The Department of Health (DOH) pledged yesterday to crack down on soft drinks and dairy products containing a banned chemical and to pull all products that contain the substance off store shelves.
The department announced on Monday that it had detected the chemical DEHP in 16 samples of sports and soft drinks, including Sunkist lemon juice, Taiwan Yes energy boosting drink and a sports drink from Young Energy Source Co.
Kang Jaw-jou (康照洲), director-general of the Food and Drug Administration (FDA), said it was the first recorded case of a manufacturer adding a plasticizer to a legal clouding agent food additive.
The FDA will trace downstream businesses from the maker of the agent, Yu Shen Chemical Co (昱伸香料有限公司), Kang said, adding that the owner, Lai Chun-chieh (賴俊傑), had been detained.
“All problematic products will be pulled from store shelves,” he said.
Four convenience store chains and eight hypermarts agreed to stop selling several brand-name sports and soft drinks containing the banned chemical starting at midnight on Monday after the department made its initial announcement.
Consumers can return products containing DEHP to the stores for refunds, the Consumer Protection Commission (CPC) said.
Wu Cheng-hsueh (吳政學), a section chief at the commission, added that the CPC had asked local consumer protection officials to work with health officials and prosecutors to continue to trace the affected products.
Prosecutors said clouding agent formulated with palm oil may be used as a food additive. However, as the cost of palm oil is high, Lai is alleged to have been adding industrial plasticizer to his clouding agent, which he supplied to at least 45 soft drink and dairy manufacturers around Taiwan.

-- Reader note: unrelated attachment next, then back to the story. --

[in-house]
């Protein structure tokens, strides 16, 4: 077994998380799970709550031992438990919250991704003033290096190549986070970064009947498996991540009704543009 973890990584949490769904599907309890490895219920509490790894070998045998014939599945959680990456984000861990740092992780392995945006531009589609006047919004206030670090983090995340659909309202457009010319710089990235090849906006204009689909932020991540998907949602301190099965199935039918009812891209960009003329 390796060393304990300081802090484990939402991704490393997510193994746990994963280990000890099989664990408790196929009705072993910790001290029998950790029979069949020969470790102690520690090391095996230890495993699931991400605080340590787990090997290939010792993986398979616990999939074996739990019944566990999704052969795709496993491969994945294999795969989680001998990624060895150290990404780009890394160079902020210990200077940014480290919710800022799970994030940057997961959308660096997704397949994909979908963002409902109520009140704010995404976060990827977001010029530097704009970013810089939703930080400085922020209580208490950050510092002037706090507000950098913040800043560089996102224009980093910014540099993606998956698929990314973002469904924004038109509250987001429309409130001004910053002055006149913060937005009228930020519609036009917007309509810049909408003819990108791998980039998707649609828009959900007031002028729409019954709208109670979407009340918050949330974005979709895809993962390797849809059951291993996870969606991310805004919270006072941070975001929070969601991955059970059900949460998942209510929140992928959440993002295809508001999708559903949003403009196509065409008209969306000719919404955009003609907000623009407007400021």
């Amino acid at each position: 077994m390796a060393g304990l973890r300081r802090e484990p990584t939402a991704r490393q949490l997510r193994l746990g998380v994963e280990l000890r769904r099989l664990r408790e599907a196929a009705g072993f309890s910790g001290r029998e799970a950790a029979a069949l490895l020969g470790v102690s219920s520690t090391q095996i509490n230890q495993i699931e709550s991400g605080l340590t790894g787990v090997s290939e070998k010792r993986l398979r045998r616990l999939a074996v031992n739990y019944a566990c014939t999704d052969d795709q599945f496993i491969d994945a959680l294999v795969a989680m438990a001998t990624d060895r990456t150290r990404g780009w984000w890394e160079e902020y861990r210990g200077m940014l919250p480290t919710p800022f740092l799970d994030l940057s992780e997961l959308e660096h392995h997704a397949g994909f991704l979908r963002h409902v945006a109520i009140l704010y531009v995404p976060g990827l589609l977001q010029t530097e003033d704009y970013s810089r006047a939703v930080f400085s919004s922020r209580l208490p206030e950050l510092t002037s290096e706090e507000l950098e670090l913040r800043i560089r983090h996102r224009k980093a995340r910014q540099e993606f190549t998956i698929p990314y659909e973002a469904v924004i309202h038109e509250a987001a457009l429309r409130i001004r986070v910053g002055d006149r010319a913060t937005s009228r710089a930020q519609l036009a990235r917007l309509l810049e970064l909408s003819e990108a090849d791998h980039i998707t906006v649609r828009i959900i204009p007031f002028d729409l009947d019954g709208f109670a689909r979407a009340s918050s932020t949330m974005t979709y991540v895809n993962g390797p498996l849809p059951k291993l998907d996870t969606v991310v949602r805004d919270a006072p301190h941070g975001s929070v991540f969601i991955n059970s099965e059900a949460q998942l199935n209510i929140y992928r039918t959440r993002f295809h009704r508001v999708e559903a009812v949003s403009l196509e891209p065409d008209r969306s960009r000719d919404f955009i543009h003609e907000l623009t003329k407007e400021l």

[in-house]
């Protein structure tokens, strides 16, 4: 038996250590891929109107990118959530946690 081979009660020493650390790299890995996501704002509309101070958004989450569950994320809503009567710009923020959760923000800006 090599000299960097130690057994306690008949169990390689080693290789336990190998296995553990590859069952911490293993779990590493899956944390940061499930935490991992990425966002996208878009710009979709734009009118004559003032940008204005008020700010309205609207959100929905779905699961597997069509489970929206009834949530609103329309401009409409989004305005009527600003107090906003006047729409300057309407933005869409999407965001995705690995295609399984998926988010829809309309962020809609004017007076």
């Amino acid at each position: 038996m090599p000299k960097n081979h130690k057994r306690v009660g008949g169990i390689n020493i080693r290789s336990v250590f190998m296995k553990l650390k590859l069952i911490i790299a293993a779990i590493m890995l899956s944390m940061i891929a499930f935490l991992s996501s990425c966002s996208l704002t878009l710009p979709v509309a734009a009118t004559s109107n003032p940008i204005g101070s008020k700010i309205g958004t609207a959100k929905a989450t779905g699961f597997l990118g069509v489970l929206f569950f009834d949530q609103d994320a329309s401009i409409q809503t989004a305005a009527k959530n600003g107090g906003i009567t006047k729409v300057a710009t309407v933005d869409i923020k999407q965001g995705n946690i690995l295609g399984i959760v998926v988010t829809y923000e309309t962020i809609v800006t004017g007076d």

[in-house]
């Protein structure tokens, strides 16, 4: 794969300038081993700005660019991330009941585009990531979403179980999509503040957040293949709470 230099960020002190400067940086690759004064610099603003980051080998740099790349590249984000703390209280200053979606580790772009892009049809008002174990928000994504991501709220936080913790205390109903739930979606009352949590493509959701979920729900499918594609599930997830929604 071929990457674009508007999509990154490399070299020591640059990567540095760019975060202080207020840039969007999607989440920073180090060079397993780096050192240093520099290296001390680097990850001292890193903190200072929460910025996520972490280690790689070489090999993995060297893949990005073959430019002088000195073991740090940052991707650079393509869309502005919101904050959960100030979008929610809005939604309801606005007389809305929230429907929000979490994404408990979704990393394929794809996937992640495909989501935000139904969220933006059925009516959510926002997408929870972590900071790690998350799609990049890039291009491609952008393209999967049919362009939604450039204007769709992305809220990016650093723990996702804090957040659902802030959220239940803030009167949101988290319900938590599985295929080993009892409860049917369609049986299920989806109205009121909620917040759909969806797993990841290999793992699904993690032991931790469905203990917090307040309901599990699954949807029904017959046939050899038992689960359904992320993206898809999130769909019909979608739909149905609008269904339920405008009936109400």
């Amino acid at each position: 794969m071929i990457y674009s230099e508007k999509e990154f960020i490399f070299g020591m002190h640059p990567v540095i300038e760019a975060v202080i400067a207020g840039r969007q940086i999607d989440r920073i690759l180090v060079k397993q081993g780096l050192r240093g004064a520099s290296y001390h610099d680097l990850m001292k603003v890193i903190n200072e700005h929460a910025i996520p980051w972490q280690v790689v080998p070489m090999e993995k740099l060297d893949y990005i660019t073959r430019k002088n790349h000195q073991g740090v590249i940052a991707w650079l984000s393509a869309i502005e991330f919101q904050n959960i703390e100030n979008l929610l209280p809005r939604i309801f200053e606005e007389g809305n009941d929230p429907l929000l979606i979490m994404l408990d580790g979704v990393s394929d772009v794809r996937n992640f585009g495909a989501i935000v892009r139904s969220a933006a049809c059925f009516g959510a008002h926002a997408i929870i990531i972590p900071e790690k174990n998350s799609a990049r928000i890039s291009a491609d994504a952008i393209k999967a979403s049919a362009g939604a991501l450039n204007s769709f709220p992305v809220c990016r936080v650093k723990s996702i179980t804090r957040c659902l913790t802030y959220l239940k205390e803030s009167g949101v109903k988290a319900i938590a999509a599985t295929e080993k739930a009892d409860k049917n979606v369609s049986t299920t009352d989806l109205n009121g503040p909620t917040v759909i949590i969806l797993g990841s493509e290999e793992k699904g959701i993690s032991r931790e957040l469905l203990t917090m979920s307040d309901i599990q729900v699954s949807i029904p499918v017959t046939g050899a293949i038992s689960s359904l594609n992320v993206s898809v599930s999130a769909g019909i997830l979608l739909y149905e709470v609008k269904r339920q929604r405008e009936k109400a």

Lai, 57, the owner of the largest clouding agent supplier in the nation, has a high-capacity manufacturing plant in Dongguan, Guangdong Province, China, and supplies Chinese and Vietnamese manufacturers as well as local companies.
Control Yuan members Cheng Jen-hung (程仁宏) and Yang Mei-ling (楊美鈴) yesterday said they would open an investigation into the case to determine whether it was inadequate regulations or lax enforcement of regulations that led to the use of DEHP.
The government watchdog will hold responsible officials if any irregularities are found, Cheng said.
Yang praised the department for looking into the case on its own initiative, but said other questions remained.
“We need to find out how long the DOH has been aware of the problem, what it did before the case was made public [on Monday], how long it took the DOH to examine the additives and what it did to make sure that all the problematic drink products were pulled off the shelves,” Cheng said.
Additional reporting by Shih Hsiu-chuan